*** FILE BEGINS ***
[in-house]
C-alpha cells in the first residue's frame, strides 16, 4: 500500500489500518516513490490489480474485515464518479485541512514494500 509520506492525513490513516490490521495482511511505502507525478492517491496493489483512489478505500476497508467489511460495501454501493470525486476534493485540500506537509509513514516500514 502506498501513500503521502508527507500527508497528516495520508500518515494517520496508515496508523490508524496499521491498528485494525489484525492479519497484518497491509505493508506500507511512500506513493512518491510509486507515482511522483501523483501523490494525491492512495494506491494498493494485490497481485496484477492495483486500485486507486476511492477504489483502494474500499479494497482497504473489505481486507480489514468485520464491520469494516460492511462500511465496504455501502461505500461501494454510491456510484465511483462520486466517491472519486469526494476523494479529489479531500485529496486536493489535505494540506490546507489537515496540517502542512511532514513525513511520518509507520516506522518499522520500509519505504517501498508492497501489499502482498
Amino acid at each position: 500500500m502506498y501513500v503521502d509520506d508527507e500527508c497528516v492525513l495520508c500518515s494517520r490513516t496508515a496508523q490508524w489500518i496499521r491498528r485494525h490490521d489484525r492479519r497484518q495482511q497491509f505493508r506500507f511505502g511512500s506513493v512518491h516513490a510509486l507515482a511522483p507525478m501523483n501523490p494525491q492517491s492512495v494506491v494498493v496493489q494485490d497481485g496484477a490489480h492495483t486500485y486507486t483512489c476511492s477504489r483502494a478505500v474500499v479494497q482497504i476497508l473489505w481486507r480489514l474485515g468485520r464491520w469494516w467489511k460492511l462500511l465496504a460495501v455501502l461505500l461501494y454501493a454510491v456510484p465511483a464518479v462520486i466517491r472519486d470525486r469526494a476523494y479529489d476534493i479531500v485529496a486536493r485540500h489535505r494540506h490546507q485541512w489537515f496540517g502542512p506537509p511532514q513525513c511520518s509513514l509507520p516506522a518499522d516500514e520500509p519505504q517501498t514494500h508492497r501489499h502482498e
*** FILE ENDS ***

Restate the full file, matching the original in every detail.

[in-house]
C-alpha cells in the first residue's frame, strides 16, 4: 500500500489500518516513490490489480474485515464518479485541512514494500 509520506492525513490513516490490521495482511511505502507525478492517491496493489483512489478505500476497508467489511460495501454501493470525486476534493485540500506537509509513514516500514 502506498501513500503521502508527507500527508497528516495520508500518515494517520496508515496508523490508524496499521491498528485494525489484525492479519497484518497491509505493508506500507511512500506513493512518491510509486507515482511522483501523483501523490494525491492512495494506491494498493494485490497481485496484477492495483486500485486507486476511492477504489483502494474500499479494497482497504473489505481486507480489514468485520464491520469494516460492511462500511465496504455501502461505500461501494454510491456510484465511483462520486466517491472519486469526494476523494479529489479531500485529496486536493489535505494540506490546507489537515496540517502542512511532514513525513511520518509507520516506522518499522520500509519505504517501498508492497501489499502482498
Amino acid at each position: 500500500m502506498y501513500v503521502d509520506d508527507e500527508c497528516v492525513l495520508c500518515s494517520r490513516t496508515a496508523q490508524w489500518i496499521r491498528r485494525h490490521d489484525r492479519r497484518q495482511q497491509f505493508r506500507f511505502g511512500s506513493v512518491h516513490a510509486l507515482a511522483p507525478m501523483n501523490p494525491q492517491s492512495v494506491v494498493v496493489q494485490d497481485g496484477a490489480h492495483t486500485y486507486t483512489c476511492s477504489r483502494a478505500v474500499v479494497q482497504i476497508l473489505w481486507r480489514l474485515g468485520r464491520w469494516w467489511k460492511l462500511l465496504a460495501v455501502l461505500l461501494y454501493a454510491v456510484p465511483a464518479v462520486i466517491r472519486d470525486r469526494a476523494y479529489d476534493i479531500v485529496a486536493r485540500h489535505r494540506h490546507q485541512w489537515f496540517g502542512p506537509p511532514q513525513c511520518s509513514l509507520p516506522a518499522d516500514e520500509p519505504q517501498t514494500h508492497r501489499h502482498e